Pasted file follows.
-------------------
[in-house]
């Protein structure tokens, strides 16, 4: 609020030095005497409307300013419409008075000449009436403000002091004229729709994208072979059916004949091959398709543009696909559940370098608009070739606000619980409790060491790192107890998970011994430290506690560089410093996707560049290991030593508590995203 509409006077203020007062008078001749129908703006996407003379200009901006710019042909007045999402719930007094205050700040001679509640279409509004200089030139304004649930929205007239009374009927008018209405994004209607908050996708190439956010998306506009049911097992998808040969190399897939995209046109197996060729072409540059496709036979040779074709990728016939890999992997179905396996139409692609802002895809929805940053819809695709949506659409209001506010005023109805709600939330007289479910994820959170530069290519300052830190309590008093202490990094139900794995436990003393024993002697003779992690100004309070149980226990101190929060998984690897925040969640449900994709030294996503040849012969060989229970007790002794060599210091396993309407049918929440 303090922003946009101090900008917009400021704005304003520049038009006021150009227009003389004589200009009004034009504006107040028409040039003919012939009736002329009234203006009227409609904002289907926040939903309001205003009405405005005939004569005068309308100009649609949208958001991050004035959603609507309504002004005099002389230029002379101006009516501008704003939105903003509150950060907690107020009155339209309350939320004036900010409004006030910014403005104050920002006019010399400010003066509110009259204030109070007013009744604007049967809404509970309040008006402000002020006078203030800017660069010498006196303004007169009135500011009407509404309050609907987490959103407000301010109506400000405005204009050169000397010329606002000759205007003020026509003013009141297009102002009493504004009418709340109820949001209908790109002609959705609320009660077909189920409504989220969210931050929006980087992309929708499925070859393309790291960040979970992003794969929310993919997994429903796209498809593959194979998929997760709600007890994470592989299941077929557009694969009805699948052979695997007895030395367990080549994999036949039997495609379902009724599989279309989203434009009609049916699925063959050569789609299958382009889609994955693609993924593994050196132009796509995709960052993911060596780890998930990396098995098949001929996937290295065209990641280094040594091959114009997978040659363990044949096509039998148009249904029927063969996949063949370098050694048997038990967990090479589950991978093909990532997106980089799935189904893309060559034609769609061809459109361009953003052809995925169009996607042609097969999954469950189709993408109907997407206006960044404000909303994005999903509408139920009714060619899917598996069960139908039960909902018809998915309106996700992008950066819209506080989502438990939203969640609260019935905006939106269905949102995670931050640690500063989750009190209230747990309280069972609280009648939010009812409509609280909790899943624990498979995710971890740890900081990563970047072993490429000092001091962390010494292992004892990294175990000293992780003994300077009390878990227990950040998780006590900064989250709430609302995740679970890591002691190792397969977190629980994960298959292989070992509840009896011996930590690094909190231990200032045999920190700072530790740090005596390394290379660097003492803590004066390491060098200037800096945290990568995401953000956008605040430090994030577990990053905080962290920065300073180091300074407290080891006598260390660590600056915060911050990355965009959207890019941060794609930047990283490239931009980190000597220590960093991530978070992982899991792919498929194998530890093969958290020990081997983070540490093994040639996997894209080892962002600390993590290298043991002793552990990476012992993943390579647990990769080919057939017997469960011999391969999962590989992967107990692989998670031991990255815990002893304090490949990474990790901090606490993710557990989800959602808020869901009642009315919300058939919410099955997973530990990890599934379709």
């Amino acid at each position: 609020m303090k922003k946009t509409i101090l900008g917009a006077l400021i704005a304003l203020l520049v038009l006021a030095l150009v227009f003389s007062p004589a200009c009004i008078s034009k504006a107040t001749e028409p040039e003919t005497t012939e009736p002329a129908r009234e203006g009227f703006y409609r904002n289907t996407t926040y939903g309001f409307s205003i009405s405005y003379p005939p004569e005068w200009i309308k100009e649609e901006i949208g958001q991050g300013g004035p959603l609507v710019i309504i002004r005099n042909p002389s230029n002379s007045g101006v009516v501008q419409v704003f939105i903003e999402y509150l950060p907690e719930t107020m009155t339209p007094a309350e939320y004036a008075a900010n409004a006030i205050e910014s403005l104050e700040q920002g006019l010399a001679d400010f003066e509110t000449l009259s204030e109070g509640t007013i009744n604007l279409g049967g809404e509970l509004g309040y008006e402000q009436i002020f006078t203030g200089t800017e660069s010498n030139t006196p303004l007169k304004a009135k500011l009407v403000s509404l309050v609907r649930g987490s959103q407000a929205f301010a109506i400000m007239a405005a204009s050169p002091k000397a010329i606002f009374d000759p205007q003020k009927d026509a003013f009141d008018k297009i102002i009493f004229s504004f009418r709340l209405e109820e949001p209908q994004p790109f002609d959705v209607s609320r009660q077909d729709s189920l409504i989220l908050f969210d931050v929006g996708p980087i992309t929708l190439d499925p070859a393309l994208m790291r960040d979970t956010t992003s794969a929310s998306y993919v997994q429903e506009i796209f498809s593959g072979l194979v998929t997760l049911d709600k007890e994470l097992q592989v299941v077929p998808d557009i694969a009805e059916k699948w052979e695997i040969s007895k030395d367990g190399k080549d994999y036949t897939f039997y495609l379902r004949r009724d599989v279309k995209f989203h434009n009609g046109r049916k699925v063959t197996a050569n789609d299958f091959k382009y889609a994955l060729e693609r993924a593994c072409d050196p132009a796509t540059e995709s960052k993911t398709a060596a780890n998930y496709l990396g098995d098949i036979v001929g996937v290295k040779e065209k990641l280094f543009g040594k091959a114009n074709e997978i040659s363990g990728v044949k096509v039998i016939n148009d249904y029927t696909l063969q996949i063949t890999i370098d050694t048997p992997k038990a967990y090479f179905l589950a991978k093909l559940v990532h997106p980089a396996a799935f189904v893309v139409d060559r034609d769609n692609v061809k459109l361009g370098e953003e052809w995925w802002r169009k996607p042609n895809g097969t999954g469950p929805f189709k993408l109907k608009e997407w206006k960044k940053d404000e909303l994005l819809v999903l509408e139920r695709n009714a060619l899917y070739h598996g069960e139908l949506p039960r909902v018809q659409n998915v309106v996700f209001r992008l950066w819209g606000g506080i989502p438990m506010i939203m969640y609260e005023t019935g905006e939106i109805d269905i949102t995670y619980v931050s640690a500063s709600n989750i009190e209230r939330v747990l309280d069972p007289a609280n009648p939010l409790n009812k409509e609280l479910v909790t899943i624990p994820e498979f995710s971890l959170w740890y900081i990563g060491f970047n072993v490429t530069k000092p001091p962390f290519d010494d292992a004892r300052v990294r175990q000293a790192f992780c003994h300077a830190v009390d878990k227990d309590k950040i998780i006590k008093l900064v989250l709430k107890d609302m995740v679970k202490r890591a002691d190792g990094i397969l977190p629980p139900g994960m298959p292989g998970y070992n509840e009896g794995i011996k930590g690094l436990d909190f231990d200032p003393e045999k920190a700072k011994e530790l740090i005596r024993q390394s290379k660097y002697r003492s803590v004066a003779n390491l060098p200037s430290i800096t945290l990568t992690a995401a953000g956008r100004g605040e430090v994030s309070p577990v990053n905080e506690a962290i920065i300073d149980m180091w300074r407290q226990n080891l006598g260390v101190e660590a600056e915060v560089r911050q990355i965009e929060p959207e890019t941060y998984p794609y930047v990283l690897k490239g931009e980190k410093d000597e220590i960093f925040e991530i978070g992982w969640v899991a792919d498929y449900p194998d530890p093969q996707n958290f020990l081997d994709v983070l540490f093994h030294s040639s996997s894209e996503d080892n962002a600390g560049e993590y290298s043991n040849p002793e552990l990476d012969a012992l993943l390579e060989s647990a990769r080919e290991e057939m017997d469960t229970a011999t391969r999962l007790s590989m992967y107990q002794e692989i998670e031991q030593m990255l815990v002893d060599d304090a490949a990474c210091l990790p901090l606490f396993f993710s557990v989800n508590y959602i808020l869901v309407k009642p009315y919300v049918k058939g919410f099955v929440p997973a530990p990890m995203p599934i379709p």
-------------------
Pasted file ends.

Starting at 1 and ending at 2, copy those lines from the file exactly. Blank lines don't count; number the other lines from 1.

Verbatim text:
[in-house]
């Protein structure tokens, strides 16, 4: 609020030095005497409307300013419409008075000449009436403000002091004229729709994208072979059916004949091959398709543009696909559940370098608009070739606000619980409790060491790192107890998970011994430290506690560089410093996707560049290991030593508590995203 509409006077203020007062008078001749129908703006996407003379200009901006710019042909007045999402719930007094205050700040001679509640279409509004200089030139304004649930929205007239009374009927008018209405994004209607908050996708190439956010998306506009049911097992998808040969190399897939995209046109197996060729072409540059496709036979040779074709990728016939890999992997179905396996139409692609802002895809929805940053819809695709949506659409209001506010005023109805709600939330007289479910994820959170530069290519300052830190309590008093202490990094139900794995436990003393024993002697003779992690100004309070149980226990101190929060998984690897925040969640449900994709030294996503040849012969060989229970007790002794060599210091396993309407049918929440 303090922003946009101090900008917009400021704005304003520049038009006021150009227009003389004589200009009004034009504006107040028409040039003919012939009736002329009234203006009227409609904002289907926040939903309001205003009405405005005939004569005068309308100009649609949208958001991050004035959603609507309504002004005099002389230029002379101006009516501008704003939105903003509150950060907690107020009155339209309350939320004036900010409004006030910014403005104050920002006019010399400010003066509110009259204030109070007013009744604007049967809404509970309040008006402000002020006078203030800017660069010498006196303004007169009135500011009407509404309050609907987490959103407000301010109506400000405005204009050169000397010329606002000759205007003020026509003013009141297009102002009493504004009418709340109820949001209908790109002609959705609320009660077909189920409504989220969210931050929006980087992309929708499925070859393309790291960040979970992003794969929310993919997994429903796209498809593959194979998929997760709600007890994470592989299941077929557009694969009805699948052979695997007895030395367990080549994999036949039997495609379902009724599989279309989203434009009609049916699925063959050569789609299958382009889609994955693609993924593994050196132009796509995709960052993911060596780890998930990396098995098949001929996937290295065209990641280094040594091959114009997978040659363990044949096509039998148009249904029927063969996949063949370098050694048997038990967990090479589950991978093909990532997106980089799935189904893309060559034609769609061809459109361009953003052809995925169009996607042609097969999954469950189709993408109907997407206006960044404000909303994005999903509408139920009714060619899917598996069960139908039960909902018809998915309106996700992008950066819209506080989502438990939203969640609260019935905006939106269905949102995670931050640690500063989750009190209230747990309280069972609280009648939010009812409509609280909790899943624990498979995710971890740890900081990563970047072993490429000092001091962390010494292992004892990294175990000293992780003994300077009390878990227990950040998780006590900064989250709430609302995740679970890591002691190792397969977190629980994960298959292989070992509840009896011996930590690094909190231990200032045999920190700072530790740090005596390394290379660097003492803590004066390491060098200037800096945290990568995401953000956008605040430090994030577990990053905080962290920065300073180091300074407290080891006598260390660590600056915060911050990355965009959207890019941060794609930047990283490239931009980190000597220590960093991530978070992982899991792919498929194998530890093969958290020990081997983070540490093994040639996997894209080892962002600390993590290298043991002793552990990476012992993943390579647990990769080919057939017997469960011999391969999962590989992967107990692989998670031991990255815990002893304090490949990474990790901090606490993710557990989800959602808020869901009642009315919300058939919410099955997973530990990890599934379709």